There are also five bullet holes lodged in two neighboring apartments.

Bullet holes and blood smeared on the walls could be seen in one evidence photo

Bullet holes and blood smeared on the walls could be seen in one evidence photo

Bullets were found lodged within Taylor's underwear drawers inside her bedroom

Bullets were found lodged within Taylor’s underwear drawers inside her bedroom

Pants worn by Sgt Jonathan Mattingly, who was shot by Taylor's boyfriend, were displayed

Pants worn by Sgt Jonathan Mattingly, who was shot by Taylor’s boyfriend, were displayed

Sgt Mattingly's wallet, covered in blood, was pictured by police showing the aftermath

Sgt Mattingly’s wallet, covered in blood, was pictured by police showing the aftermath

The handgun which Taylor's boyfriend fired out the window, hitting Mattingly, was shown

The handgun which Taylor’s boyfriend fired out the window, hitting Mattingly, was shown

Steve Romines, who is representing Walker in his lawsuit against the police department, told WDRB that the crime scene photos show Taylor’s apartment looked like a ‘war zone’.

‘I’ve been doing criminal defense for 30 years, and I’ve never seen a crime scene like this,’ he said.

‘The various trajectories of the bullets that they fired, I mean, they’re literally wildly shooting. They’re in various walls. They’re in the ceilings. They’re in the floors. You know, they’re through pots and pans in the kitchen.

‘I mean, they’re just shooting everywhere.’

Other evidence photos, first reported on by Vice, show that at least one officer who raided the apartment was wearing a body camera at the time.

In the crime scene photos, a body camera can be seen on officer Anthony James’ right shoulder. Another officer, Myles Cosgrove, can also be seen in the photos wearing a body camera holder.

Immediately after the fatal shooting, police chief Steve Conrad and Mayor Greg Fischer, said no footage existed of the raid because narcotics officers were not required to wear body cameras.

‘This incident was related to the execution of a search warrant by members of our Criminal Interdiction Division and some of the officers assigned to this division do not wear body-worn video systems,’ Conrad, who has since been fired, said.

The Mayor has repeatedly said that the officers involved in the raid were not wearing cameras.

The Louisville police department did not respond to DailyMail.com’s request for comment about the presence of the bodycam.

Officers have to activate the cameras themselves. Romines, Walker’s attorney, said there was no excuse for the officer not to activate it.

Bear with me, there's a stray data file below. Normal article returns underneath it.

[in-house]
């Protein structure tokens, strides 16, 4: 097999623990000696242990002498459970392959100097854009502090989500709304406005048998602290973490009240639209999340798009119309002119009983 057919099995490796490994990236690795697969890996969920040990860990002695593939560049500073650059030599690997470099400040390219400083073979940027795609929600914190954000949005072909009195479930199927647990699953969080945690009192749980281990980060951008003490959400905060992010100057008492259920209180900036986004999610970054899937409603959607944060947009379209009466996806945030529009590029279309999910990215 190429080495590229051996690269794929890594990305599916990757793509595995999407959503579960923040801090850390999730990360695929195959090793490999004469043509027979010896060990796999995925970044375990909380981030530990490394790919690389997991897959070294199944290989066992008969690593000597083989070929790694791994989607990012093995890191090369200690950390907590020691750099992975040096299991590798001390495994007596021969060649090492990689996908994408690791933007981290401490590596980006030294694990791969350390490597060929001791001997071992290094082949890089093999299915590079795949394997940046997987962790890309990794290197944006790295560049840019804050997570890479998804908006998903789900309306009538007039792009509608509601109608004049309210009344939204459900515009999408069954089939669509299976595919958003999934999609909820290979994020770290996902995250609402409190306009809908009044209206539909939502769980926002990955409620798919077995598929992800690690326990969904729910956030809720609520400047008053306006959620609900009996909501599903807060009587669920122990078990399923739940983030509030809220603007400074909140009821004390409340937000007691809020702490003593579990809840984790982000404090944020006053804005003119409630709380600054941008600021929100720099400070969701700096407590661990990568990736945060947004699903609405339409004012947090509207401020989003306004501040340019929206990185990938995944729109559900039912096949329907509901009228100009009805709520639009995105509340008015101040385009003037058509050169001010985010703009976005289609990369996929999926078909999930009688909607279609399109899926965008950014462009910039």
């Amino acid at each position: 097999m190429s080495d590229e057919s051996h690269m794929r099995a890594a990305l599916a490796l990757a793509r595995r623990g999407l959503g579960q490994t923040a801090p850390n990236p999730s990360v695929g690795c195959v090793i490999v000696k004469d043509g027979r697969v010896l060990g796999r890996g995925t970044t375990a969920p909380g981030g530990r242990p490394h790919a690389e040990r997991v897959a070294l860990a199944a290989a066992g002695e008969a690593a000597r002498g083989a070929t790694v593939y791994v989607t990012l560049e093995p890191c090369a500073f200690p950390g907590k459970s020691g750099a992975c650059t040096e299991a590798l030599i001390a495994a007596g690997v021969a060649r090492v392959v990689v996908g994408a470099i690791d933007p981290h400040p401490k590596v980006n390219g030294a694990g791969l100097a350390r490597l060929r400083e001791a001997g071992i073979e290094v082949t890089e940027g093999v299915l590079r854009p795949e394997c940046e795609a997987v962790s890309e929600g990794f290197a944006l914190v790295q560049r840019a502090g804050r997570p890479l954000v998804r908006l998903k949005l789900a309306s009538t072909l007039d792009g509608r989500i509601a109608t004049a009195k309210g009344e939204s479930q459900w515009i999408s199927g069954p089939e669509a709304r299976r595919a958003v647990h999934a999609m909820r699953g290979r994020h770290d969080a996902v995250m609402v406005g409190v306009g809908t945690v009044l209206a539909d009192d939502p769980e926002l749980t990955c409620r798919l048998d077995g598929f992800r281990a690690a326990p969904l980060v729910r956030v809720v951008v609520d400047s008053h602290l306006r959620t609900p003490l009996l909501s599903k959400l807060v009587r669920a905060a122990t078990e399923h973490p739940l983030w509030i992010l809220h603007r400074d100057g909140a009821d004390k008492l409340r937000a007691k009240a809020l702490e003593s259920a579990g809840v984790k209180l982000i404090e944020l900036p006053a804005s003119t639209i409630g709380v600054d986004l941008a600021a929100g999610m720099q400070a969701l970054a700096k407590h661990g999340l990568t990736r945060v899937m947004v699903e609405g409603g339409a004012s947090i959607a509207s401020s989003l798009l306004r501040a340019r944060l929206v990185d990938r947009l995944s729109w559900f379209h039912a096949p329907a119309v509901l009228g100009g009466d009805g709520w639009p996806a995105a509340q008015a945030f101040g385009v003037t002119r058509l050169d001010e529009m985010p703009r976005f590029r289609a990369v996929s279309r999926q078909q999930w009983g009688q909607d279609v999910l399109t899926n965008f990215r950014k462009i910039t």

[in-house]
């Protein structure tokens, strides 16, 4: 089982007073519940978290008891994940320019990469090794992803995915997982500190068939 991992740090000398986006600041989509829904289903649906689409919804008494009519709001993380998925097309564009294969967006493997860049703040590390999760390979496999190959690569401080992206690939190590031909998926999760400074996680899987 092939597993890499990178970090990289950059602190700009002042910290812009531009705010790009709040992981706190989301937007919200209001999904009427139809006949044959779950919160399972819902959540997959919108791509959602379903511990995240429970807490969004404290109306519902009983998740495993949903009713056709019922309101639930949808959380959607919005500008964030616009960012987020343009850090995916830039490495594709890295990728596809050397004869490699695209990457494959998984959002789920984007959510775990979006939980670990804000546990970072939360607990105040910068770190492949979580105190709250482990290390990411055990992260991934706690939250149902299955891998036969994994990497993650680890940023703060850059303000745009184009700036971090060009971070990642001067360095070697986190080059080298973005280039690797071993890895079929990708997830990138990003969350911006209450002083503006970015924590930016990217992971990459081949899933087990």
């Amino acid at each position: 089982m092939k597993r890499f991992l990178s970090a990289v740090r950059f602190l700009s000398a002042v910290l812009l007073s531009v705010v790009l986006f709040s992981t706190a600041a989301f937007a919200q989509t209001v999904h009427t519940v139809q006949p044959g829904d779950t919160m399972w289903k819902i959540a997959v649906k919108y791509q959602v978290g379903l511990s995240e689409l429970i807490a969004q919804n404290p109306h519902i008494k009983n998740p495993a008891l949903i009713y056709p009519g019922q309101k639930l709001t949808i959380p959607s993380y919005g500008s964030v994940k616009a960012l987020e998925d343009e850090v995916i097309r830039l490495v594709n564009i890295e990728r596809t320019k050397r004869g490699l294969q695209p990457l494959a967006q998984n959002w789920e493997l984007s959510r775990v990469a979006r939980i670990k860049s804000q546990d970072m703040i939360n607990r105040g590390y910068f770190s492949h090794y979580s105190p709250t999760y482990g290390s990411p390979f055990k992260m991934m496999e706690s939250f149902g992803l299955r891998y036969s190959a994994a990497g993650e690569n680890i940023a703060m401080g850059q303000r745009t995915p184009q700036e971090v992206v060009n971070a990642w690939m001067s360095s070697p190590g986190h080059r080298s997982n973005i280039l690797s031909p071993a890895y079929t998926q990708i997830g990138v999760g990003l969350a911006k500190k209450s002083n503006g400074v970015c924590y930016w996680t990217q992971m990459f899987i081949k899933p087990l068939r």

‘That begs the question, you have it on your shoulder for that specific reason,’ he said. ‘What possible excuse is there not to have it on?’

Police are now required to wear body cameras in the wake of Taylor’s shooting. No-knock search warrants have also been banned in Louisville following a unanimous vote of the Metro Council back in June.

Images from inside Breonna Taylor's bedroom have been revealed for the first time

Images from inside Breonna Taylor’s bedroom have been revealed for the first time

In the crime scene photos, a body camera can be seen on officer Anthony James' right shoulder

Another officer, Myles Cosgrove, can be seen in the photos wearing a body camera holder

In the crime scene photos, a body camera can be seen on officer Anthony James’ right shoulder (seen left). Another officer, Myles Cosgrove (right), can be seen in the photos wearing a body camera holder

Several photos show bullet casing scattered on the ground throughout Taylor's apartment and out into the parking lot of the complex

Several photos show bullet casing scattered on the ground throughout Taylor’s apartment and out into the parking lot of the complex

At least 10 bullets went into Taylor's apartment through a sliding glass door located in the living room and also through a bedroom window

At least 10 bullets went into Taylor’s apartment through a sliding glass door located in the living room and also through a bedroom window

Police say one of the officers, Sgt. Jonathan Mattingly, was shot in the leg by Kenneth during the raid.

Romines, however, has since said there is evidence that Walker didn’t fire the shot that injured the officer.

Romines said officers likely fired about 40 bullets into Taylor’s apartment in two different waves after Kenneth fired the initial shot.

‘We know police are firing wildly from various angles,’ Romines said.

‘The timeline and evidence at the scene is more indicative of (police) actually shooting Mattingly than it is Kenny Walker.’ 

Walker was not injured during the raid and officers never found any drugs inside Taylor’s home.

Walker fired his gun when officers stormed into the apartment and has since said he thought he was defending against a home invasion.

At the time, Walker told police that he could hear knocking on the night of the shooting but did not hear police announce themselves.

Walker said he was ‘scared to death’ so he grabbed his gun and when the door was knocked down, he fired a shot.

He said his intention was to fire a warning shot downward toward the ground.

‘I am a legal gun owner and I would never knowingly shoot at a police officer,’ Walker said on Tuesday.

This is a developing story. Please check back for updates…